Based on the aforementioned and inflationary perspective to achieve adequate price stability, the government needs to adopt significant structural policy reforms, and tight monetary and fiscal policies to maintain stronger growth rates in terms of improved Gross Domestic Product and to stabilise the tide of inflationary pressures on our economy. The stipulated palliative of N500bn to poor households by the Federal Government is laudable. However, it is expedient to consider support for the structured small-scale businesses that are priorities for economic growth, job creation and social cohesion. Recent empirical studies show that small, micro and medium enterprises contribute over 60 per cent of GDP and over 70 per cent of total employment in low-income countries. SMEs, according to reports, also contribute over 95 per cent of total employment and about 70 per cent of GDP in middle-income countries. So it is my opinion that to stimulate the Nigerian economy, a substantial part of the N500bn palliative can be considered as loans at zero per cent interest rate to structured, traceable and collateralised SMEs with a repayment within five years.

This will improve working capital, and stimulate businesses through technology adoption, asset acquisitions and business growth. The SME sector can play a major role in economic growth at this point through poverty reduction and job creation. The sector is labour-intensive and can provide a reasonable reduction in the level of unemployment rate in the country, but the government needs to provide an adequate enabling environment and palliative. It is further advocated that political leaders should minimise avoidable public spending, strengthen the judicial system, stiffen the anti-corruption drive, address insufficient infrastructure, and build strong and effective institutions.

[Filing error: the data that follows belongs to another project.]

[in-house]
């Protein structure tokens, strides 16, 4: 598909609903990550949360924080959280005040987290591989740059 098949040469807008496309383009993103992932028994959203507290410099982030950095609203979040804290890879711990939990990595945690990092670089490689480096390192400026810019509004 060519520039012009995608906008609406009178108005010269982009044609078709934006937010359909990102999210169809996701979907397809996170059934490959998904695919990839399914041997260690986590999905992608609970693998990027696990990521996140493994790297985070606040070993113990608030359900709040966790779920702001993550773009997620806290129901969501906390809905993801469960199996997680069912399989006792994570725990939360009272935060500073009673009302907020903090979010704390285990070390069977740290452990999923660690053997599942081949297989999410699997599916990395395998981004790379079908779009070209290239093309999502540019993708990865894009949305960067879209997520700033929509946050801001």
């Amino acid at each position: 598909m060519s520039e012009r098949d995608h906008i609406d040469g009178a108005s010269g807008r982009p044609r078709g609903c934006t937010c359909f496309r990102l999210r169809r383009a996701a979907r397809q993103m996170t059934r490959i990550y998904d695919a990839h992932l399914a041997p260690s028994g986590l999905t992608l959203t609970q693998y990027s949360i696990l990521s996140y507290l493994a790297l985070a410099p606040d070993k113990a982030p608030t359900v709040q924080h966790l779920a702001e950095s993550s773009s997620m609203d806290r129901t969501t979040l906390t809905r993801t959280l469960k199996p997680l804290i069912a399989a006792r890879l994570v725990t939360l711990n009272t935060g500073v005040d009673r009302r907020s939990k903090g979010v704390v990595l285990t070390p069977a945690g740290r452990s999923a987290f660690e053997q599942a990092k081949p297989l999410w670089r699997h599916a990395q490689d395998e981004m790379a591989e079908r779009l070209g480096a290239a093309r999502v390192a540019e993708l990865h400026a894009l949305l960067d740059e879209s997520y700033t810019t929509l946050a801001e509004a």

Furthermore, institutions and individuals have the opportunity to beat inflation by accelerating the preservation of capital and strengthening purchasing power with income addition. This can be done by acquiring investments, particularly assets such as real estate, because they usually keep up with inflation. Remember N1,000,000 today will not acquire the same value of goods and services in 10 years mainly due to inflation. Therefore, investing is key to hedge against a sharp inflation impact because it erodes the value of savings if funds are just left in the bank.

In conclusion, it is imperative to consider investing in other currencies, diversifying your investment portfolio internationally if you can. It is also important to consider acquiring inflation-protected securities with the potential for higher growth like equities, Gold Shares ETF, or mutual funds. These can earn more interest returns per year than the inflation rate, which makes the options reasonable. It is also possible to start a business, cultivate passive income generation, and/or even reduce unnecessary expenditures to increase the propensity to save.

Olubiyi writes via

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Segun Akinlabi